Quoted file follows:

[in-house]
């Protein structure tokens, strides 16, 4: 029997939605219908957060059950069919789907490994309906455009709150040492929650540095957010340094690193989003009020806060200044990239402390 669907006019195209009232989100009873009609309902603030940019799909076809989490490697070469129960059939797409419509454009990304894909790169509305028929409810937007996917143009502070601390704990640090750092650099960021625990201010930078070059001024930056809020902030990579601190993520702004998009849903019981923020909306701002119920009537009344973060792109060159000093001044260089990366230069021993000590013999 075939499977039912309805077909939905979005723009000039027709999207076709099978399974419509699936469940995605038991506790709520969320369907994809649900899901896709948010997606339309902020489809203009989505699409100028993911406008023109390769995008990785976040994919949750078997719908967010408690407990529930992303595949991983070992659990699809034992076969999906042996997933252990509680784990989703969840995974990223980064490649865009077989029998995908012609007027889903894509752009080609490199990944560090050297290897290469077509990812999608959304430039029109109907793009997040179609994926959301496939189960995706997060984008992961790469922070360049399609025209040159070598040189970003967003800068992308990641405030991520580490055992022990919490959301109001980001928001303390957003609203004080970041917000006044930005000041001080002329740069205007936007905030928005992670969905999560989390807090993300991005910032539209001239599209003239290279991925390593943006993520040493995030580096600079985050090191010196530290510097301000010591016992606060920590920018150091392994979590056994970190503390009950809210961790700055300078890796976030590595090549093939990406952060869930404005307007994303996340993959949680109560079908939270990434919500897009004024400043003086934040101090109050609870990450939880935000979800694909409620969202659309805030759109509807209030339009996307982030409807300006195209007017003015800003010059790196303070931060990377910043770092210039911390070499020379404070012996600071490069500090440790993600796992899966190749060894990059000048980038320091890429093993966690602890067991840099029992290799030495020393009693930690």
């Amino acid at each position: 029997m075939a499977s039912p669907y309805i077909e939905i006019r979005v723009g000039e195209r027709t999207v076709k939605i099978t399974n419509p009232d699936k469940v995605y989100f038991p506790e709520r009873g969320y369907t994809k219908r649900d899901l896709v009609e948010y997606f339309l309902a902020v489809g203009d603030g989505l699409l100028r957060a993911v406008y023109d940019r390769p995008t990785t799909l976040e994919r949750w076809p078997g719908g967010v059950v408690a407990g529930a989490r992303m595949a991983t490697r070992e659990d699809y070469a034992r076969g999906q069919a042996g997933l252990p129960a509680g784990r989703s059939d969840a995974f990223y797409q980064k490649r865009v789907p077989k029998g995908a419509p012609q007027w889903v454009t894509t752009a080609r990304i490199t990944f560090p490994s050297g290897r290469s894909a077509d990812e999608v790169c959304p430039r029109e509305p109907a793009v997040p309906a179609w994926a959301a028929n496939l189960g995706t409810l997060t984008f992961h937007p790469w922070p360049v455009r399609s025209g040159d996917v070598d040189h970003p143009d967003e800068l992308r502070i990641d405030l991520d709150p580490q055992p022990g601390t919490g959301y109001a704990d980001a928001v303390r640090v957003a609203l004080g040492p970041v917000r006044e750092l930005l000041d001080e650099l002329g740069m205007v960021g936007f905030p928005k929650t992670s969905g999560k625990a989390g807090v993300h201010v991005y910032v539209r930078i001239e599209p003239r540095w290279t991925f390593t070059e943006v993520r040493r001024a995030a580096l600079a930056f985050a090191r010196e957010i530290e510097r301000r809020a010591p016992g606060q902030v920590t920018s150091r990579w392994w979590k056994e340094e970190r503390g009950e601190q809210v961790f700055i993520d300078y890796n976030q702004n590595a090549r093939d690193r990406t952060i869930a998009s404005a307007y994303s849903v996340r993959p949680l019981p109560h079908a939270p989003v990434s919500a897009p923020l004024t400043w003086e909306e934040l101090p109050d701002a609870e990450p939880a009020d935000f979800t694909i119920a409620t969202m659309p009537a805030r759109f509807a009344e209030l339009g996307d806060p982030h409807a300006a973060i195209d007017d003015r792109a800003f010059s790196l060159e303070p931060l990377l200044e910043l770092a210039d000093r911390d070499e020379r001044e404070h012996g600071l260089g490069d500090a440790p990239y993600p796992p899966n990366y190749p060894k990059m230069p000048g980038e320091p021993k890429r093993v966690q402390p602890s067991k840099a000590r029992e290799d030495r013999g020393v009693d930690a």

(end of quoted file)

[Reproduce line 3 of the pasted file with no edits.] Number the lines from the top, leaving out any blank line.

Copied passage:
């Amino acid at each position: 029997m075939a499977s039912p669907y309805i077909e939905i006019r979005v723009g000039e195209r027709t999207v076709k939605i099978t399974n419509p009232d699936k469940v995605y989100f038991p506790e709520r009873g969320y369907t994809k219908r649900d899901l896709v009609e948010y997606f339309l309902a902020v489809g203009d603030g989505l699409l100028r957060a993911v406008y023109d940019r390769p995008t990785t799909l976040e994919r949750w076809p078997g719908g967010v059950v408690a407990g529930a989490r992303m595949a991983t490697r070992e659990d699809y070469a034992r076969g999906q069919a042996g997933l252990p129960a509680g784990r989703s059939d969840a995974f990223y797409q980064k490649r865009v789907p077989k029998g995908a419509p012609q007027w889903v454009t894509t752009a080609r990304i490199t990944f560090p490994s050297g290897r290469s894909a077509d990812e999608v790169c959304p430039r029109e509305p109907a793009v997040p309906a179609w994926a959301a028929n496939l189960g995706t409810l997060t984008f992961h937007p790469w922070p360049v455009r399609s025209g040159d996917v070598d040189h970003p143009d967003e800068l992308r502070i990641d405030l991520d709150p580490q055992p022990g601390t919490g959301y109001a704990d980001a928001v303390r640090v957003a609203l004080g040492p970041v917000r006044e750092l930005l000041d001080e650099l002329g740069m205007v960021g936007f905030p928005k929650t992670s969905g999560k625990a989390g807090v993300h201010v991005y910032v539209r930078i001239e599209p003239r540095w290279t991925f390593t070059e943006v993520r040493r001024a995030a580096l600079a930056f985050a090191r010196e957010i530290e510097r301000r809020a010591p016992g606060q902030v920590t920018s150091r990579w392994w979590k056994e340094e970190r503390g009950e601190q809210v961790f700055i993520d300078y890796n976030q702004n590595a090549r093939d690193r990406t952060i869930a998009s404005a307007y994303s849903v996340r993959p949680l019981p109560h079908a939270p989003v990434s919500a897009p923020l004024t400043w003086e909306e934040l101090p109050d701002a609870e990450p939880a009020d935000f979800t694909i119920a409620t969202m659309p009537a805030r759109f509807a009344e209030l339009g996307d806060p982030h409807a300006a973060i195209d007017d003015r792109a800003f010059s790196l060159e303070p931060l990377l200044e910043l770092a210039d000093r911390d070499e020379r001044e404070h012996g600071l260089g490069d500090a440790p990239y993600p796992p899966n990366y190749p060894k990059m230069p000048g980038e320091p021993k890429r093993v966690q402390p602890s067991k840099a000590r029992e290799d030495r013999g020393v009693d930690a």